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Is using a USB key to secure an application the best option? If it isn't, what is the best way to secure an application in the form of requiring a valid user before the application can be used?

The reason I ask this question is that a client recently asked me to make an application require a specific USB device be inserted into the system before the app can be used or run. Basically, the application is a medical software and the client sees this method of security more trusted, as the app contains sensitive data of his paients. In that case of loss, I can tell the user how to generate another security key using the app in command line mode.

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Someone could steal the USB... how about iris scanning 8-) –  Ben Everard Aug 27 '10 at 12:51
    
I'm not sure why people are voting to close this...it's a valid question. It could use some more details as to the purpose of the application and specific requirements, however, –  Thomas Owens Aug 27 '10 at 12:53
    
I for one would really like to read more about this. And if someone with empirical knowledge about the pro's and con's can step up and share that'd be awesome –  Phil Aug 27 '10 at 13:02
    
If your application can generate new key, it's not seem secure at all... –  alxx Aug 27 '10 at 13:06
    
You cannot 'secure' your application. At best you can make it 'more secure', but hardware based security methods have now mostly been abandoned, as they contributed little to security. –  Tom Medley Aug 27 '10 at 13:13

2 Answers 2

up vote 2 down vote accepted

Not necessarily an answer to the question, but a point to be considered in response to the question and comments so far...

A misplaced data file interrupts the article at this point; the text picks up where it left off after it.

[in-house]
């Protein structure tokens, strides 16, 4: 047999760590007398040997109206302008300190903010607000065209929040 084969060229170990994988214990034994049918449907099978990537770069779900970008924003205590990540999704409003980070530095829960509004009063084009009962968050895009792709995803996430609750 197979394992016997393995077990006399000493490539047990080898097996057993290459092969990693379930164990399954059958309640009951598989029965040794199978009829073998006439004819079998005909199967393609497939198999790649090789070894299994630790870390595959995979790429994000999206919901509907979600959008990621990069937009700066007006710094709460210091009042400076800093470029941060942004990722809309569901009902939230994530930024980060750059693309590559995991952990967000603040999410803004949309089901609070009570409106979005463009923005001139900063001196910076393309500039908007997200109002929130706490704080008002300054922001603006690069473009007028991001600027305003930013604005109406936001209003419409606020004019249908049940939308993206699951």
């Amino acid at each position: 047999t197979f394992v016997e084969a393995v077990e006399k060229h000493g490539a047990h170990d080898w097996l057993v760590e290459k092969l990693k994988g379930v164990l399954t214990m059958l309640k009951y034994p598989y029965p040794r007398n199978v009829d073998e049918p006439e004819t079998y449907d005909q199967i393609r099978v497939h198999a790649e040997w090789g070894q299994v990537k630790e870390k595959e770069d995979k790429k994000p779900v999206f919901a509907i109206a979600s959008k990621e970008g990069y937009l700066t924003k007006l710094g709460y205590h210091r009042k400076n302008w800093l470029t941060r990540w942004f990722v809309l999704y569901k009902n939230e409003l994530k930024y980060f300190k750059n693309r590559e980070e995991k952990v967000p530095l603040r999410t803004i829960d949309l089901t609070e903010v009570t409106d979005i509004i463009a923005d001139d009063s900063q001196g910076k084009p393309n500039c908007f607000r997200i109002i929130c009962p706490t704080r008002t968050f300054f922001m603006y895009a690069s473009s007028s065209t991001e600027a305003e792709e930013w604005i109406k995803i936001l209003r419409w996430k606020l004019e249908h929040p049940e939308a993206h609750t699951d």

A USB key by itself is not going to be more secure than password-based authentication. It's still one-factor, it can be lost/stolen/etc. What the client probably actually wants, and either doesn't know it or hasn't properly articulated it, is multi-factor authentication. Consider these:

  1. Something you know (a password, answer to a question, etc.)
  2. Something you have (a USB key, time-limited key generating fob, etc.)
  3. Something you are (finger print, retina scan, etc.)

Most systems use only the first one. For added security, you add the second one. For Mission: Impossible style high-clearance security, throw in the third one. The idea is that any one factor can be forged, but adding new factors adds new dimensions of security which exponentially make it more difficult (rather than linearly more difficult when just replacing one factor with a "better" factor).

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A common example is a physical device (a USB key or smart card) that contains a security certificate. A PIN or password is used to decrypt said certificate. In order to compromise your system, the attacker would need the device containing the certificate plus the PIN or password. –  Thomas Owens Aug 27 '10 at 13:20
    
USB cryptotokens are two-factor as they require a PIN to be used. So lost/stolen case is still covered by the password. –  Eugene Mayevski 'EldoS Corp Aug 27 '10 at 13:55
    
@Eugene: Generally, yes. But that understanding didn't seem to be present in the question, and potentially not in the client. I figured I'd make the point of multi-factor authentication more explicit. –  David Aug 27 '10 at 14:21

Your application could require a certificate, signed by you, to be present on a regular USB memory stick. The certificate could be locked with a password, that the user would have to enter. Certificates on stolen or lost thumbdrives could be revoked.

For a less homebrew solution, I'm sure there are commercial smart card based services you could use.

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